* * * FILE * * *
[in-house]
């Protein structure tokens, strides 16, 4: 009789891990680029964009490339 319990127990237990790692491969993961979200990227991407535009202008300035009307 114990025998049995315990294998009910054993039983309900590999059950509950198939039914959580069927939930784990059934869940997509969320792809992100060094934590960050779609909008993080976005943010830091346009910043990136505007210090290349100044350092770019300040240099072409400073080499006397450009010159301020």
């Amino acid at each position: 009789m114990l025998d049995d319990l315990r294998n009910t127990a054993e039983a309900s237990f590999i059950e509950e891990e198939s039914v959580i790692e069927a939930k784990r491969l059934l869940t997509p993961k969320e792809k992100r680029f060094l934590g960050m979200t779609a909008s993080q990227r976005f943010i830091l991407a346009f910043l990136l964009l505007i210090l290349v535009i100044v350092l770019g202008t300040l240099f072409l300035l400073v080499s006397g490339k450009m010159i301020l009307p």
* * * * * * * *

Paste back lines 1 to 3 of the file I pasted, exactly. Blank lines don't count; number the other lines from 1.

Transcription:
[in-house]
């Protein structure tokens, strides 16, 4: 009789891990680029964009490339 319990127990237990790692491969993961979200990227991407535009202008300035009307 114990025998049995315990294998009910054993039983309900590999059950509950198939039914959580069927939930784990059934869940997509969320792809992100060094934590960050779609909008993080976005943010830091346009910043990136505007210090290349100044350092770019300040240099072409400073080499006397450009010159301020």
């Amino acid at each position: 009789m114990l025998d049995d319990l315990r294998n009910t127990a054993e039983a309900s237990f590999i059950e509950e891990e198939s039914v959580i790692e069927a939930k784990r491969l059934l869940t997509p993961k969320e792809k992100r680029f060094l934590g960050m979200t779609a909008s993080q990227r976005f943010i830091l991407a346009f910043l990136l964009l505007i210090l290349v535009i100044v350092l770019g202008t300040l240099f072409l300035l400073v080499s006397g490339k450009m010159i301020l009307p």